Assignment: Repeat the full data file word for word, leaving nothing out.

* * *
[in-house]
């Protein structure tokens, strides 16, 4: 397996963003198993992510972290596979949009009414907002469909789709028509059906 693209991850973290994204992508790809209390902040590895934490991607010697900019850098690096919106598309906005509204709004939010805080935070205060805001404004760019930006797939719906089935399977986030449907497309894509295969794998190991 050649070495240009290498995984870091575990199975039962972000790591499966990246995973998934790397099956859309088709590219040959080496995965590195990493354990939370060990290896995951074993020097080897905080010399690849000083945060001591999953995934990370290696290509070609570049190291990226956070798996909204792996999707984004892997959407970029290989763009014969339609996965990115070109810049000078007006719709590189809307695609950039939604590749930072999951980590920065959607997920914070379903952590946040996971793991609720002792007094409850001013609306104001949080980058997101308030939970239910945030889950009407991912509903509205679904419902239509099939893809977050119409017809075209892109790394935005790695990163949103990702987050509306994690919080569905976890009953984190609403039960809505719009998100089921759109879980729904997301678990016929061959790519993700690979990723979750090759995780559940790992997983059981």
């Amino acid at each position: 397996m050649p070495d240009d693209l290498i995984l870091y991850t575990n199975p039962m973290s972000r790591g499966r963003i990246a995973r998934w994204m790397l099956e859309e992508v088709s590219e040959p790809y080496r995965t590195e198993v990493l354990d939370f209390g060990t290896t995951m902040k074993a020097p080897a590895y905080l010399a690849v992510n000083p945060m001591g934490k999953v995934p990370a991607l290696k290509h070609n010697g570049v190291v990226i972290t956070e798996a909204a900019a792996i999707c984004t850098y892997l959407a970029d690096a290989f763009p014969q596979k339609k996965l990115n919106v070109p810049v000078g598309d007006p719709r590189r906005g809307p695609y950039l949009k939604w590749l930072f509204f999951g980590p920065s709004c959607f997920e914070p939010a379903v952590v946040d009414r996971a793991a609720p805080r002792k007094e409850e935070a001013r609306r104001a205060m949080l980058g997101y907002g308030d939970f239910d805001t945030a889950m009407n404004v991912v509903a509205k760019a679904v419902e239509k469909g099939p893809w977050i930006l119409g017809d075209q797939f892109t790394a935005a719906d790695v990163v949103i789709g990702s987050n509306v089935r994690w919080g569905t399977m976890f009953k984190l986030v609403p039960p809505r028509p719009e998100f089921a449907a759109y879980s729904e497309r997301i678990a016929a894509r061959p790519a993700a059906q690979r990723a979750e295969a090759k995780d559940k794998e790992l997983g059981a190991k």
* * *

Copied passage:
[in-house]
């Protein structure tokens, strides 16, 4: 397996963003198993992510972290596979949009009414907002469909789709028509059906 693209991850973290994204992508790809209390902040590895934490991607010697900019850098690096919106598309906005509204709004939010805080935070205060805001404004760019930006797939719906089935399977986030449907497309894509295969794998190991 050649070495240009290498995984870091575990199975039962972000790591499966990246995973998934790397099956859309088709590219040959080496995965590195990493354990939370060990290896995951074993020097080897905080010399690849000083945060001591999953995934990370290696290509070609570049190291990226956070798996909204792996999707984004892997959407970029290989763009014969339609996965990115070109810049000078007006719709590189809307695609950039939604590749930072999951980590920065959607997920914070379903952590946040996971793991609720002792007094409850001013609306104001949080980058997101308030939970239910945030889950009407991912509903509205679904419902239509099939893809977050119409017809075209892109790394935005790695990163949103990702987050509306994690919080569905976890009953984190609403039960809505719009998100089921759109879980729904997301678990016929061959790519993700690979990723979750090759995780559940790992997983059981």
């Amino acid at each position: 397996m050649p070495d240009d693209l290498i995984l870091y991850t575990n199975p039962m973290s972000r790591g499966r963003i990246a995973r998934w994204m790397l099956e859309e992508v088709s590219e040959p790809y080496r995965t590195e198993v990493l354990d939370f209390g060990t290896t995951m902040k074993a020097p080897a590895y905080l010399a690849v992510n000083p945060m001591g934490k999953v995934p990370a991607l290696k290509h070609n010697g570049v190291v990226i972290t956070e798996a909204a900019a792996i999707c984004t850098y892997l959407a970029d690096a290989f763009p014969q596979k339609k996965l990115n919106v070109p810049v000078g598309d007006p719709r590189r906005g809307p695609y950039l949009k939604w590749l930072f509204f999951g980590p920065s709004c959607f997920e914070p939010a379903v952590v946040d009414r996971a793991a609720p805080r002792k007094e409850e935070a001013r609306r104001a205060m949080l980058g997101y907002g308030d939970f239910d805001t945030a889950m009407n404004v991912v509903a509205k760019a679904v419902e239509k469909g099939p893809w977050i930006l119409g017809d075209q797939f892109t790394a935005a719906d790695v990163v949103i789709g990702s987050n509306v089935r994690w919080g569905t399977m976890f009953k984190l986030v609403p039960p809505r028509p719009e998100f089921a449907a759109y879980s729904e497309r997301i678990a016929a894509r061959p790519a993700a059906q690979r990723a979750e295969a090759k995780d559940k794998e790992l997983g059981a190991k």